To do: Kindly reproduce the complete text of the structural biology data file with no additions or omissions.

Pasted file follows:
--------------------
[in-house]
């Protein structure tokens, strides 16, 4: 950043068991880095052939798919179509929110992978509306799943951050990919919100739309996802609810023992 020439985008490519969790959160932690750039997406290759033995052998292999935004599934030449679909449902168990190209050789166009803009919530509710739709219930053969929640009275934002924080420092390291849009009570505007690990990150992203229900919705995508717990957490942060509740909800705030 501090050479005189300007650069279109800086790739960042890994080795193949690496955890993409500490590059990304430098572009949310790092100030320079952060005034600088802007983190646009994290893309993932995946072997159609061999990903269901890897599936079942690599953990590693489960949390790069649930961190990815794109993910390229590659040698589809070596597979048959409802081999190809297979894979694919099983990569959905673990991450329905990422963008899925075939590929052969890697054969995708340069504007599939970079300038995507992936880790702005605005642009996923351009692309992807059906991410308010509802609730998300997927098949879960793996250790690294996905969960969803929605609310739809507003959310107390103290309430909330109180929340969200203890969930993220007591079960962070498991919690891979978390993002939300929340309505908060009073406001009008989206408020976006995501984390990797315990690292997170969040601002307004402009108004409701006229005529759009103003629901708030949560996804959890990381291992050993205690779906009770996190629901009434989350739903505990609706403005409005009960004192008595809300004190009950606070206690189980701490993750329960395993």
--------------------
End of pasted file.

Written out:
[in-house]
């Protein structure tokens, strides 16, 4: 950043068991880095052939798919179509929110992978509306799943951050990919919100739309996802609810023992 020439985008490519969790959160932690750039997406290759033995052998292999935004599934030449679909449902168990190209050789166009803009919530509710739709219930053969929640009275934002924080420092390291849009009570505007690990990150992203229900919705995508717990957490942060509740909800705030 501090050479005189300007650069279109800086790739960042890994080795193949690496955890993409500490590059990304430098572009949310790092100030320079952060005034600088802007983190646009994290893309993932995946072997159609061999990903269901890897599936079942690599953990590693489960949390790069649930961190990815794109993910390229590659040698589809070596597979048959409802081999190809297979894979694919099983990569959905673990991450329905990422963008899925075939590929052969890697054969995708340069504007599939970079300038995507992936880790702005605005642009996923351009692309992807059906991410308010509802609730998300997927098949879960793996250790690294996905969960969803929605609310739809507003959310107390103290309430909330109180929340969200203890969930993220007591079960962070498991919690891979978390993002939300929340309505908060009073406001009008989206408020976006995501984390990797315990690292997170969040601002307004402009108004409701006229005529759009103003629901708030949560996804959890990381291992050993205690779906009770996190629901009434989350739903505990609706403005409005009960004192008595809300004190009950606070206690189980701490993750329960395993």